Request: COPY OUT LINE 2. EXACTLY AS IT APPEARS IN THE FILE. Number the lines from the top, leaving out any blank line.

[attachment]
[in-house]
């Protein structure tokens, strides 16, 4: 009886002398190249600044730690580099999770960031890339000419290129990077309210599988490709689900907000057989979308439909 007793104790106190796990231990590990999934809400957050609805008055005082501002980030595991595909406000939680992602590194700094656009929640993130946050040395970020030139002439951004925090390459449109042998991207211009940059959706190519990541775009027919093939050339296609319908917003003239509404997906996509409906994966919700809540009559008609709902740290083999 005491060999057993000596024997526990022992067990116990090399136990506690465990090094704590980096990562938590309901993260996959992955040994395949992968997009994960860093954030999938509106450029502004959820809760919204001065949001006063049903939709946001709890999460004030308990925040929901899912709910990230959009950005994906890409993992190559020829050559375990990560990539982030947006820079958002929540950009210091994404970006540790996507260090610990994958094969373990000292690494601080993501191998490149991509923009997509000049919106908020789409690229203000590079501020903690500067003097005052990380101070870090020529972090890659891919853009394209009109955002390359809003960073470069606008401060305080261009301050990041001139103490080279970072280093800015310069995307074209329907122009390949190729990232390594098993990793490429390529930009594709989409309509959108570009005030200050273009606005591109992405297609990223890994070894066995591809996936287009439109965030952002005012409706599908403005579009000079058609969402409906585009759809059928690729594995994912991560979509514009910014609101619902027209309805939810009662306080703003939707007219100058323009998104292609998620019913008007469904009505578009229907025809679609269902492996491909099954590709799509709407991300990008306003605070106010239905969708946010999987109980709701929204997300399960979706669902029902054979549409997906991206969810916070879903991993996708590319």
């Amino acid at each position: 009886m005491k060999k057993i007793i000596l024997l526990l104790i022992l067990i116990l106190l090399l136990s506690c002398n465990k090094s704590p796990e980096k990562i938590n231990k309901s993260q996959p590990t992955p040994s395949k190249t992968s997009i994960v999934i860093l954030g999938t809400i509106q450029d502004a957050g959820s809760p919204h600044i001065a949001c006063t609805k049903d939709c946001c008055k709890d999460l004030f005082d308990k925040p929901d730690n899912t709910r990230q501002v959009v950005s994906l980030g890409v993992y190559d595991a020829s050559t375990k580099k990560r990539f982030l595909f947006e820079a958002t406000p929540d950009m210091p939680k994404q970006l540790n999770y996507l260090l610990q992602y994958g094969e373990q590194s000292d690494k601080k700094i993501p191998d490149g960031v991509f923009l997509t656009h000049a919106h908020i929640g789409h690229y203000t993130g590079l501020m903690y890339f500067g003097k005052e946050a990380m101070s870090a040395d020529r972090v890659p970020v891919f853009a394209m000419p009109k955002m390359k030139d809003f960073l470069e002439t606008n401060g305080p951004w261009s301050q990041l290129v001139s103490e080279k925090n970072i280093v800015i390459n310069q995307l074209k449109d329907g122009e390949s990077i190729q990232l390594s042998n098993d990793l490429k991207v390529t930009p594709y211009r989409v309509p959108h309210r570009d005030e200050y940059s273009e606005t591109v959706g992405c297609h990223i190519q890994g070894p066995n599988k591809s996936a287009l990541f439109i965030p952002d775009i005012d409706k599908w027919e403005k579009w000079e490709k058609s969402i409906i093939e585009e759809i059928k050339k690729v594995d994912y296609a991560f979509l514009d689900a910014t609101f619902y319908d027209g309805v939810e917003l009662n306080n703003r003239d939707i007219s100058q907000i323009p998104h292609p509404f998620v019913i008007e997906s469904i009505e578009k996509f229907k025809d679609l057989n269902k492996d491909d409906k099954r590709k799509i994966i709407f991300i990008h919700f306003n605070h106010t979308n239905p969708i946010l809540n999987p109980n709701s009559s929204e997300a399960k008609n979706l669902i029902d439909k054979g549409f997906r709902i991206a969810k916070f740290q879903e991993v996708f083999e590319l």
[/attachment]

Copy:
């Protein structure tokens, strides 16, 4: 009886002398190249600044730690580099999770960031890339000419290129990077309210599988490709689900907000057989979308439909 007793104790106190796990231990590990999934809400957050609805008055005082501002980030595991595909406000939680992602590194700094656009929640993130946050040395970020030139002439951004925090390459449109042998991207211009940059959706190519990541775009027919093939050339296609319908917003003239509404997906996509409906994966919700809540009559008609709902740290083999 005491060999057993000596024997526990022992067990116990090399136990506690465990090094704590980096990562938590309901993260996959992955040994395949992968997009994960860093954030999938509106450029502004959820809760919204001065949001006063049903939709946001709890999460004030308990925040929901899912709910990230959009950005994906890409993992190559020829050559375990990560990539982030947006820079958002929540950009210091994404970006540790996507260090610990994958094969373990000292690494601080993501191998490149991509923009997509000049919106908020789409690229203000590079501020903690500067003097005052990380101070870090020529972090890659891919853009394209009109955002390359809003960073470069606008401060305080261009301050990041001139103490080279970072280093800015310069995307074209329907122009390949190729990232390594098993990793490429390529930009594709989409309509959108570009005030200050273009606005591109992405297609990223890994070894066995591809996936287009439109965030952002005012409706599908403005579009000079058609969402409906585009759809059928690729594995994912991560979509514009910014609101619902027209309805939810009662306080703003939707007219100058323009998104292609998620019913008007469904009505578009229907025809679609269902492996491909099954590709799509709407991300990008306003605070106010239905969708946010999987109980709701929204997300399960979706669902029902054979549409997906991206969810916070879903991993996708590319």